When we speak words of benediction or express the hope that God will bless them, we are not claiming that we somehow control the Lord of heaven and earth or give him orders. The idea is usually either one of two things. First, we may say, when talking to a certain person, that we approve of what he is doing, and then add that God will surely bless it. Generally, we use a subjunctive, so as not to appear presumptuous. When taking leave of a former student of mine who is now engaged full-time in Christian ministry, I may say (or write in a Christmas card), "May God continue to bless your ministry."

Secondly, we may say that we will pray for the person in question by asking God to bless his work. But when we speak freely of God's blessing, a question might arise in our mind: is all work "blessable"? Probably not. By couching our benevolence in the mode of prayer, we are hedging our bets, as it were. We are expressing personal approval of the work while still recognizing that our judgment may somehow be in error. It may be that Almighty God, knowing that there is something rotten and unacceptable at the core of the enterprise for which we promised to invoke divine approval and blessing, will withhold his blessing and instead bring that work into judgment. In such a case, we have exercised an "ignorant benevolence" and left it to God to overrule us if that proved necessary.

It seems to me that much Christian benevolence and many Christian benedictions have such openness built into them. In other words, we leave it to God to determine just what specific form blessing ought to take. In fact, we could pursue the point further and claim that in any situation of genuine complexity, we simply cannot be expected to know whether divine favor ought to be extended. We can then be persons of good will, like Brian Mulroney, who always meant well, and freely express our benevolence, without really knowing much about the situation over which we feel impelled to pronounce a benediction.

If we are advocates of ignorant benevolence, we could even argue that the will of God for a particular situation is too complicated for us to be able to think things through to the point of figuring out and stating what it is that God ought to do by way of blessing such-and-such an enterprise. In that case, our ignorant benevolence would become an "agnostic benevolence." Is there room for such a thing in the Christian life?

A small terminological note is in order here. In ordinary parlance, an agnostic is not just someone who says he doesn't know whether there is a God but someone who says he cannot know whether God exists. Presumably, the rest of us cannot know either. Strictly speaking, the term "agnostic" is an adjective; one can be agnostic in relation to all sorts of matters -- not just God's existence.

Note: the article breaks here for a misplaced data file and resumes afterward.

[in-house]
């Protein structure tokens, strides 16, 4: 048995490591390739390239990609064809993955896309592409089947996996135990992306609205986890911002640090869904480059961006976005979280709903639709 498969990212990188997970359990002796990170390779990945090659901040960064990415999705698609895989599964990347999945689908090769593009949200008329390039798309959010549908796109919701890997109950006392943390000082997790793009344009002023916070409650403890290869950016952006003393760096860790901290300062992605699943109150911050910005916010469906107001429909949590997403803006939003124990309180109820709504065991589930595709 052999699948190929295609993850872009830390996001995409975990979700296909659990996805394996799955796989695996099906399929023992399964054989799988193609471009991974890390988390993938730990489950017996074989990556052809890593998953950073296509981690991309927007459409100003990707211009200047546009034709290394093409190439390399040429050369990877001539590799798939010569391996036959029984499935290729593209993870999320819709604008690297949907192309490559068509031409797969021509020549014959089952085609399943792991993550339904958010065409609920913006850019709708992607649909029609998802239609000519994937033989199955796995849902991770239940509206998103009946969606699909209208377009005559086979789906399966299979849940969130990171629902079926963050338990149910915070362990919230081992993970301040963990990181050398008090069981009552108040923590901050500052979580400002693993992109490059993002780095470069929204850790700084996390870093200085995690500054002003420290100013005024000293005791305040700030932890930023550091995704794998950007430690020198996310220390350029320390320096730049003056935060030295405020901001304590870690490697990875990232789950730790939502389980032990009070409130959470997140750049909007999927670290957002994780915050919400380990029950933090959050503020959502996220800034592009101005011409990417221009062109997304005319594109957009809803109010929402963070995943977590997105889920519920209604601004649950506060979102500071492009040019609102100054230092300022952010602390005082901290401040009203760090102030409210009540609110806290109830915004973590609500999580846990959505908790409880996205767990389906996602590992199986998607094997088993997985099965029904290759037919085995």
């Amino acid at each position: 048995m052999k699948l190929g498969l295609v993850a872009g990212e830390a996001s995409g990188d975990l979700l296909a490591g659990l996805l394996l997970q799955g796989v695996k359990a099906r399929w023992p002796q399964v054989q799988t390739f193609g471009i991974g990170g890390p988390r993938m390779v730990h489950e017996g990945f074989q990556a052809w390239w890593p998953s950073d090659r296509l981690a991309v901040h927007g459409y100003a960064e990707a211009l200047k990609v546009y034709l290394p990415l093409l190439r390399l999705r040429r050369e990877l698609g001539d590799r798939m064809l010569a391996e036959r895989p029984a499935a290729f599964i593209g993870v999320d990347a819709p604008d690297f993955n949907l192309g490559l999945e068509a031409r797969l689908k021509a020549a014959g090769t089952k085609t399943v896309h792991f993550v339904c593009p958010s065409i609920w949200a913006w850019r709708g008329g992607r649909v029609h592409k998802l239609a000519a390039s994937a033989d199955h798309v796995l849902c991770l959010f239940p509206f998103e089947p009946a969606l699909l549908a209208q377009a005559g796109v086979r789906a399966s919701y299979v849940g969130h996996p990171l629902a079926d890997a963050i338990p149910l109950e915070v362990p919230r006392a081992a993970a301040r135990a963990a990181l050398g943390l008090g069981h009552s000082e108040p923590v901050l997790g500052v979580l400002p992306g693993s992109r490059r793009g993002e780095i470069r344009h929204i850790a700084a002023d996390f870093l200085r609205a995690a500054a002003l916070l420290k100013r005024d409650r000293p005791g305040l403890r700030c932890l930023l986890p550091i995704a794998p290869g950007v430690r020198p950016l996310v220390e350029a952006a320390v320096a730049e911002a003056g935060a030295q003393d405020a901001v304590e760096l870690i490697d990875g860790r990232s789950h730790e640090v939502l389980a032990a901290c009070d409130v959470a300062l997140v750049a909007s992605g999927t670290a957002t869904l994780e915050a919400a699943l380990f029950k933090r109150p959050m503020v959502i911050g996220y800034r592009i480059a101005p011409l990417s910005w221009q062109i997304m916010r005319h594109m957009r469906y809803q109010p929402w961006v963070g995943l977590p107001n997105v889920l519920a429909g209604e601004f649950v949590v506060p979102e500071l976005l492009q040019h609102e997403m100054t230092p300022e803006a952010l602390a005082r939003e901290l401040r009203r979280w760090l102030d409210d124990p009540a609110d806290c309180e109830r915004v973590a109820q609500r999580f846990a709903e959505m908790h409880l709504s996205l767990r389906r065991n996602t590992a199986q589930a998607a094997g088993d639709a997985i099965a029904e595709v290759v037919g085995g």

In the phrase "agnostic benevolence," I am presupposing God's existence but claiming that we cannot know in any specific way what it would mean for God to bless this or that enterprise. God's hidden will is so complex and so far beyond human understanding that we can have no specific knowledge of it. Here, of course, I am presupposing the familiar distinction between God's revealed will for our lives (taught to us in the Bible) and his hidden will, which includes such matters as the time of Christ's return and the end of the world (see Mark 13:32).

If "agnostic benevolence" is in order, at least some of the time, there are interesting implications for prayer. Larry Dossey helps us understand the issue at hand in his book Healing Words: The Power of Prayer and the Practice of Medicine. In this book he discusses research on the effectiveness of prayer that was undertaken by an Oregon organization called Spindrift. This organization makes an interesting distinction between directed and nondirected prayer. Dossey explains: "Practitioners of directed prayer have a specific goal, image, or outcome in mind. ... They may be praying for the cancer to be cured, the heart attack to resolve itself, or the pain to go away. Nondirected prayer, in contrast, is an open-ended approach in which no specific outcome is held in the mind. In nondirected prayer the practitioner does not attempt to `tell the universe what to do.'" [NOTE 3]

Although Dossey does not use the term "agnostic" in this context, the issue of agnostic benevolence does come up in his discussion. He raises the question of "knowing what to pray for." Some people think the answer to this question is quite simple; we should pray for God's will to be done. Others urge greater specificity. In requesting us to "pray for" such-and-such a cause or organization or project, they spell it out: "Please ask God to bring about the following ...." Then come the specifics, sometimes in remarkable detail.

When I consider such prayer requests, it sometimes occurs to me that what is being advocated might well be the wrong course of action or the wrong result. Or it might be something that seems helpful in the short run but would be harmful in the long run. In such a case we might conclude that the person making the prayer request means well, just as Brian Mulroney means well, but is nevertheless trying to push things in what seems to be the wrong direction.